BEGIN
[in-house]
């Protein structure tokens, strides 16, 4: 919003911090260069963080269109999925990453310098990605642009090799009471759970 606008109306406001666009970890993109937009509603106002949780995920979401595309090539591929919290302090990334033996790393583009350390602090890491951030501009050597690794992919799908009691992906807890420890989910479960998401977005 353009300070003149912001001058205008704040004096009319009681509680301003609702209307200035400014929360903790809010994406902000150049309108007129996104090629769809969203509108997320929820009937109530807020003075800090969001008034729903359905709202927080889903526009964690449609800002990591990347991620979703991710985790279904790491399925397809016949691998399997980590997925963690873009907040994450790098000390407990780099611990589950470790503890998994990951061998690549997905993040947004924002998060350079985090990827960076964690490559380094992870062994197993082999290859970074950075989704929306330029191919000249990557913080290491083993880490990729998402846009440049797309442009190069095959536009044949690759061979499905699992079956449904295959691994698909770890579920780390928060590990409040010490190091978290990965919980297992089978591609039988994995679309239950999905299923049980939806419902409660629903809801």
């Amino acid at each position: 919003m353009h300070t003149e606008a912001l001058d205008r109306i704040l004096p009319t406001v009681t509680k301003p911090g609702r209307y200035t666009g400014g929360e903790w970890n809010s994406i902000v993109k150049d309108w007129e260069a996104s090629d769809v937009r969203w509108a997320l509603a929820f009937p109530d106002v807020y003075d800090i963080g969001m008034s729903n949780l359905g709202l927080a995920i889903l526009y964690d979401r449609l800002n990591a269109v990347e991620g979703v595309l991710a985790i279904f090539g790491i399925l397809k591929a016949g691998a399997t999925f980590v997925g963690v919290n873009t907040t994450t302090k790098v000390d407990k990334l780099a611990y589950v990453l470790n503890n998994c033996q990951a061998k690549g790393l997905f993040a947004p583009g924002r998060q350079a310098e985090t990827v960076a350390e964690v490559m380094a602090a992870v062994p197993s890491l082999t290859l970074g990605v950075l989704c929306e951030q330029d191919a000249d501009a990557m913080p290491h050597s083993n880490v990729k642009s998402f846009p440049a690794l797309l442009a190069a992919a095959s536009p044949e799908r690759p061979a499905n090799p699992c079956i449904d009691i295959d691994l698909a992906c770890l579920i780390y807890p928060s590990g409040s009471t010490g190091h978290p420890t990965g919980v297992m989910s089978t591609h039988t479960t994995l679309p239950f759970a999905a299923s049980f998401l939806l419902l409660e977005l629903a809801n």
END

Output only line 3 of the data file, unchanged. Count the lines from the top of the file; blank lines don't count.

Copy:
């Amino acid at each position: 919003m353009h300070t003149e606008a912001l001058d205008r109306i704040l004096p009319t406001v009681t509680k301003p911090g609702r209307y200035t666009g400014g929360e903790w970890n809010s994406i902000v993109k150049d309108w007129e260069a996104s090629d769809v937009r969203w509108a997320l509603a929820f009937p109530d106002v807020y003075d800090i963080g969001m008034s729903n949780l359905g709202l927080a995920i889903l526009y964690d979401r449609l800002n990591a269109v990347e991620g979703v595309l991710a985790i279904f090539g790491i399925l397809k591929a016949g691998a399997t999925f980590v997925g963690v919290n873009t907040t994450t302090k790098v000390d407990k990334l780099a611990y589950v990453l470790n503890n998994c033996q990951a061998k690549g790393l997905f993040a947004p583009g924002r998060q350079a310098e985090t990827v960076a350390e964690v490559m380094a602090a992870v062994p197993s890491l082999t290859l970074g990605v950075l989704c929306e951030q330029d191919a000249d501009a990557m913080p290491h050597s083993n880490v990729k642009s998402f846009p440049a690794l797309l442009a190069a992919a095959s536009p044949e799908r690759p061979a499905n090799p699992c079956i449904d009691i295959d691994l698909a992906c770890l579920i780390y807890p928060s590990g409040s009471t010490g190091h978290p420890t990965g919980v297992m989910s089978t591609h039988t479960t994995l679309p239950f759970a999905a299923s049980f998401l939806l419902l409660e977005l629903a809801n």